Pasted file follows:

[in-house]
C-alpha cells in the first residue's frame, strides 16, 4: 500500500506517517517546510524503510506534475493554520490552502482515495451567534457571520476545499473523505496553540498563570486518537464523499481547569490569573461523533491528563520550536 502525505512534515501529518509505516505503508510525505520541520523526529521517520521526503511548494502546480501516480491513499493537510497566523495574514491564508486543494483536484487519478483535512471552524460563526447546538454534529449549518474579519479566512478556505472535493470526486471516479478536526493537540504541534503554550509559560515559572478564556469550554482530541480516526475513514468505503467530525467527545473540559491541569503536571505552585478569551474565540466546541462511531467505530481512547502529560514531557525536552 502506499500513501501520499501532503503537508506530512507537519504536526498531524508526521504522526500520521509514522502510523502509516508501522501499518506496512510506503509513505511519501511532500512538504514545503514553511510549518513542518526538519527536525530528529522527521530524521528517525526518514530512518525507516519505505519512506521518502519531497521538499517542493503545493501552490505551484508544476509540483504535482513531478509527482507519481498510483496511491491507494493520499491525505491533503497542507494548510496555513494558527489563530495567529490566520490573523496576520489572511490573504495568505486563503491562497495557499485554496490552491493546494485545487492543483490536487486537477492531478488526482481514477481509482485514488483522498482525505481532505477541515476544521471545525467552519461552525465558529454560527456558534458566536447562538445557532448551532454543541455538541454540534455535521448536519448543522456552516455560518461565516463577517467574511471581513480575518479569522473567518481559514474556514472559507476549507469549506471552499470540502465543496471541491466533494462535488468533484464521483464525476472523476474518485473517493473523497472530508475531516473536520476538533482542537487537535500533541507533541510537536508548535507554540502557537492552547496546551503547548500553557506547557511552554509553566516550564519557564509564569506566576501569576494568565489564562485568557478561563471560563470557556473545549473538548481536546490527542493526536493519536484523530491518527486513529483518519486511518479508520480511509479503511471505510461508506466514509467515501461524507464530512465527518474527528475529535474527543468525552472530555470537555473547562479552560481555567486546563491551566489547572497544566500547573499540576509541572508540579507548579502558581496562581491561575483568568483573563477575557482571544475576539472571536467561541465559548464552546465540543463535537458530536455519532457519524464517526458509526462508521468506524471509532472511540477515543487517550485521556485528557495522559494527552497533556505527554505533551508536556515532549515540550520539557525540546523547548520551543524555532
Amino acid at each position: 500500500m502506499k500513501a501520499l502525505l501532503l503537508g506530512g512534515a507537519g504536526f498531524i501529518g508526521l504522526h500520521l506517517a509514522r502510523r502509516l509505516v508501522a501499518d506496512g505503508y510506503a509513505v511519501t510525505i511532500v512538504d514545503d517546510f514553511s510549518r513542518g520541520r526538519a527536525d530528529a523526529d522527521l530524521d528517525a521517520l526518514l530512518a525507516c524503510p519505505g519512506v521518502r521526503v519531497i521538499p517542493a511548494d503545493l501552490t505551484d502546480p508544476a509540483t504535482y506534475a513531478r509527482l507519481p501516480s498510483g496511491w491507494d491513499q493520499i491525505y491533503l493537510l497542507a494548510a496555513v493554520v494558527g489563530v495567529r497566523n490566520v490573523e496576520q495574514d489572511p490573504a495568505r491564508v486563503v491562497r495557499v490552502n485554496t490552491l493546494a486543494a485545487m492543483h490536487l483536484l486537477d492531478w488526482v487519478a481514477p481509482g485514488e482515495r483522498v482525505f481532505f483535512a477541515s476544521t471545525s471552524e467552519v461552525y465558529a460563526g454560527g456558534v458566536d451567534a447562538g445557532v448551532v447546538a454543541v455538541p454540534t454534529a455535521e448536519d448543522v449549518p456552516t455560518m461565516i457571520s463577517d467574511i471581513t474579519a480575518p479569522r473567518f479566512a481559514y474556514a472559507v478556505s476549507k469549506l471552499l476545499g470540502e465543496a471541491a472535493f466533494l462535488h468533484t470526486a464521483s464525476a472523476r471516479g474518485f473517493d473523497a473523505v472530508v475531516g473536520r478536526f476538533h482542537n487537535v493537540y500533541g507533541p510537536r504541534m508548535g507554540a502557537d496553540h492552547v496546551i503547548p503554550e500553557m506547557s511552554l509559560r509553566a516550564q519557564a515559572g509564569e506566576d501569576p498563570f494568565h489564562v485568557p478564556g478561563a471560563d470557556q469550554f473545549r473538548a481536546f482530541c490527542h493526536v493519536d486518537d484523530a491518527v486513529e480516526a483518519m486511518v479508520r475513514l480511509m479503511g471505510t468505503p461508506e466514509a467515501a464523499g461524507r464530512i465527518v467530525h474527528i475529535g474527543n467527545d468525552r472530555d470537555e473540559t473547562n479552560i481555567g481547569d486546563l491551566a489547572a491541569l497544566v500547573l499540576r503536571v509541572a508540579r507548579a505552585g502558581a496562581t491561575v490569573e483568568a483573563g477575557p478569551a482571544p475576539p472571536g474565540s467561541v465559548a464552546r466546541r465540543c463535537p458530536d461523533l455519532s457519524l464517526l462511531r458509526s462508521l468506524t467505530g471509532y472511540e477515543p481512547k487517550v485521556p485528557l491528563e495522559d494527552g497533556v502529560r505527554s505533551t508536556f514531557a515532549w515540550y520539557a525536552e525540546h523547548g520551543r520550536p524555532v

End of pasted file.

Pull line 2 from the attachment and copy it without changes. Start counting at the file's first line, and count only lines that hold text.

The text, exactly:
C-alpha cells in the first residue's frame, strides 16, 4: 500500500506517517517546510524503510506534475493554520490552502482515495451567534457571520476545499473523505496553540498563570486518537464523499481547569490569573461523533491528563520550536 502525505512534515501529518509505516505503508510525505520541520523526529521517520521526503511548494502546480501516480491513499493537510497566523495574514491564508486543494483536484487519478483535512471552524460563526447546538454534529449549518474579519479566512478556505472535493470526486471516479478536526493537540504541534503554550509559560515559572478564556469550554482530541480516526475513514468505503467530525467527545473540559491541569503536571505552585478569551474565540466546541462511531467505530481512547502529560514531557525536552 502506499500513501501520499501532503503537508506530512507537519504536526498531524508526521504522526500520521509514522502510523502509516508501522501499518506496512510506503509513505511519501511532500512538504514545503514553511510549518513542518526538519527536525530528529522527521530524521528517525526518514530512518525507516519505505519512506521518502519531497521538499517542493503545493501552490505551484508544476509540483504535482513531478509527482507519481498510483496511491491507494493520499491525505491533503497542507494548510496555513494558527489563530495567529490566520490573523496576520489572511490573504495568505486563503491562497495557499485554496490552491493546494485545487492543483490536487486537477492531478488526482481514477481509482485514488483522498482525505481532505477541515476544521471545525467552519461552525465558529454560527456558534458566536447562538445557532448551532454543541455538541454540534455535521448536519448543522456552516455560518461565516463577517467574511471581513480575518479569522473567518481559514474556514472559507476549507469549506471552499470540502465543496471541491466533494462535488468533484464521483464525476472523476474518485473517493473523497472530508475531516473536520476538533482542537487537535500533541507533541510537536508548535507554540502557537492552547496546551503547548500553557506547557511552554509553566516550564519557564509564569506566576501569576494568565489564562485568557478561563471560563470557556473545549473538548481536546490527542493526536493519536484523530491518527486513529483518519486511518479508520480511509479503511471505510461508506466514509467515501461524507464530512465527518474527528475529535474527543468525552472530555470537555473547562479552560481555567486546563491551566489547572497544566500547573499540576509541572508540579507548579502558581496562581491561575483568568483573563477575557482571544475576539472571536467561541465559548464552546465540543463535537458530536455519532457519524464517526458509526462508521468506524471509532472511540477515543487517550485521556485528557495522559494527552497533556505527554505533551508536556515532549515540550520539557525540546523547548520551543524555532